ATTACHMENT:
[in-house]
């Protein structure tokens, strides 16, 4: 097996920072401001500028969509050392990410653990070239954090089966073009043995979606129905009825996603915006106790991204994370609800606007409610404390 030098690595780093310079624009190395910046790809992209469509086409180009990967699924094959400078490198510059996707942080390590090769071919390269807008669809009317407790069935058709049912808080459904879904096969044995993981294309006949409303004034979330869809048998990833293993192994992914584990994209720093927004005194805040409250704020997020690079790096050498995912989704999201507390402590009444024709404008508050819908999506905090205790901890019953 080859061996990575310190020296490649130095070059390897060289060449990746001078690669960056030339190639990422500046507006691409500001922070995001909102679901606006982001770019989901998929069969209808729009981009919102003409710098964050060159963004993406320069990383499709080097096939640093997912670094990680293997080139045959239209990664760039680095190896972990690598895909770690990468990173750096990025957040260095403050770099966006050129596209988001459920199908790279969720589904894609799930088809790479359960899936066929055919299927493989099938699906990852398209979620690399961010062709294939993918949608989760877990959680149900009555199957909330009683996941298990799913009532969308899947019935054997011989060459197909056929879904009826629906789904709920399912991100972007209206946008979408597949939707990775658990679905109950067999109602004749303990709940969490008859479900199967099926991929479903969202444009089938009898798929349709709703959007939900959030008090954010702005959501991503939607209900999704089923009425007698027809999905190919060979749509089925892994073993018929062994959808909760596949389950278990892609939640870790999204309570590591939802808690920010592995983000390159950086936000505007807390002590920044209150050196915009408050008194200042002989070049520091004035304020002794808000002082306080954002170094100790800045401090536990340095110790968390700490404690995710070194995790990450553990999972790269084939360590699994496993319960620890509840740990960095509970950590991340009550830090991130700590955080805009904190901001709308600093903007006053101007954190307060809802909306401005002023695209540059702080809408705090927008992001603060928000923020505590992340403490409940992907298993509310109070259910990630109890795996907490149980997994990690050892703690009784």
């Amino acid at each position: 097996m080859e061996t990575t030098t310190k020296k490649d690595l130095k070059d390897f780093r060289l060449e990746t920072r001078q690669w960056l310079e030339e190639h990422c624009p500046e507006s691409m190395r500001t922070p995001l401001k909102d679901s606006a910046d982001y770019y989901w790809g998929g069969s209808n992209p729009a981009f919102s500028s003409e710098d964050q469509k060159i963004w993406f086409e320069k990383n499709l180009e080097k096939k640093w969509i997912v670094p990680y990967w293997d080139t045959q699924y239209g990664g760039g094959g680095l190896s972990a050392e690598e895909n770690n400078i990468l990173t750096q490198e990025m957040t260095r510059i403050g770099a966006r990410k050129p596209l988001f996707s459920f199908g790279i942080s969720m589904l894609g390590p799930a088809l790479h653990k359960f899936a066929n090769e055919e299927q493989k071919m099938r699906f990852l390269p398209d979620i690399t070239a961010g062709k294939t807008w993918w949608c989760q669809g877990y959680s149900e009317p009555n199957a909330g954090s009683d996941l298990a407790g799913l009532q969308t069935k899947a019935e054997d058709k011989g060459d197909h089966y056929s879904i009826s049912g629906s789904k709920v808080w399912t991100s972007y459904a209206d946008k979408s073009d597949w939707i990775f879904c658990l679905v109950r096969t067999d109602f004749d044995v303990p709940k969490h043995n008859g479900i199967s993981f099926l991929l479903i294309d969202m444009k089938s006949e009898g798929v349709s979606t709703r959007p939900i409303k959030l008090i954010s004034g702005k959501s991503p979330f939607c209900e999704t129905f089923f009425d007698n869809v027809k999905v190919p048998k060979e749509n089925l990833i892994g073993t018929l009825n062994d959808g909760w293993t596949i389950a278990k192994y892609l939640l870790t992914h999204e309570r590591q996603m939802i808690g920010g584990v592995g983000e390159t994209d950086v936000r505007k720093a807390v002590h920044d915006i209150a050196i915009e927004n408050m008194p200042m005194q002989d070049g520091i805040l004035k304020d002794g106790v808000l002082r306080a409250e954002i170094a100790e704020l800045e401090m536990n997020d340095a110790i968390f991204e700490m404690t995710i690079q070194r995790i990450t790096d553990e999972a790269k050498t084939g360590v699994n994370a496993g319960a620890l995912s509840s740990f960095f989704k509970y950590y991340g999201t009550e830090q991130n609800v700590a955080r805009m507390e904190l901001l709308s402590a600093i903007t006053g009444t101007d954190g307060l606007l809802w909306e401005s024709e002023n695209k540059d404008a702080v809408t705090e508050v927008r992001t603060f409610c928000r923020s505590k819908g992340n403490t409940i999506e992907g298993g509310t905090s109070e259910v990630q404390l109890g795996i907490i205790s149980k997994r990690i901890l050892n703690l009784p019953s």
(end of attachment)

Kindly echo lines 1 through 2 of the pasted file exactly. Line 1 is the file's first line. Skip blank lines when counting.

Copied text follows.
[in-house]
């Protein structure tokens, strides 16, 4: 097996920072401001500028969509050392990410653990070239954090089966073009043995979606129905009825996603915006106790991204994370609800606007409610404390 030098690595780093310079624009190395910046790809992209469509086409180009990967699924094959400078490198510059996707942080390590090769071919390269807008669809009317407790069935058709049912808080459904879904096969044995993981294309006949409303004034979330869809048998990833293993192994992914584990994209720093927004005194805040409250704020997020690079790096050498995912989704999201507390402590009444024709404008508050819908999506905090205790901890019953 080859061996990575310190020296490649130095070059390897060289060449990746001078690669960056030339190639990422500046507006691409500001922070995001909102679901606006982001770019989901998929069969209808729009981009919102003409710098964050060159963004993406320069990383499709080097096939640093997912670094990680293997080139045959239209990664760039680095190896972990690598895909770690990468990173750096990025957040260095403050770099966006050129596209988001459920199908790279969720589904894609799930088809790479359960899936066929055919299927493989099938699906990852398209979620690399961010062709294939993918949608989760877990959680149900009555199957909330009683996941298990799913009532969308899947019935054997011989060459197909056929879904009826629906789904709920399912991100972007209206946008979408597949939707990775658990679905109950067999109602004749303990709940969490008859479900199967099926991929479903969202444009089938009898798929349709709703959007939900959030008090954010702005959501991503939607209900999704089923009425007698027809999905190919060979749509089925892994073993018929062994959808909760596949389950278990892609939640870790999204309570590591939802808690920010592995983000390159950086936000505007807390002590920044209150050196915009408050008194200042002989070049520091004035304020002794808000002082306080954002170094100790800045401090536990340095110790968390700490404690995710070194995790990450553990999972790269084939360590699994496993319960620890509840740990960095509970950590991340009550830090991130700590955080805009904190901001709308600093903007006053101007954190307060809802909306401005002023695209540059702080809408705090927008992001603060928000923020505590992340403490409940992907298993509310109070259910990630109890795996907490149980997994990690050892703690009784």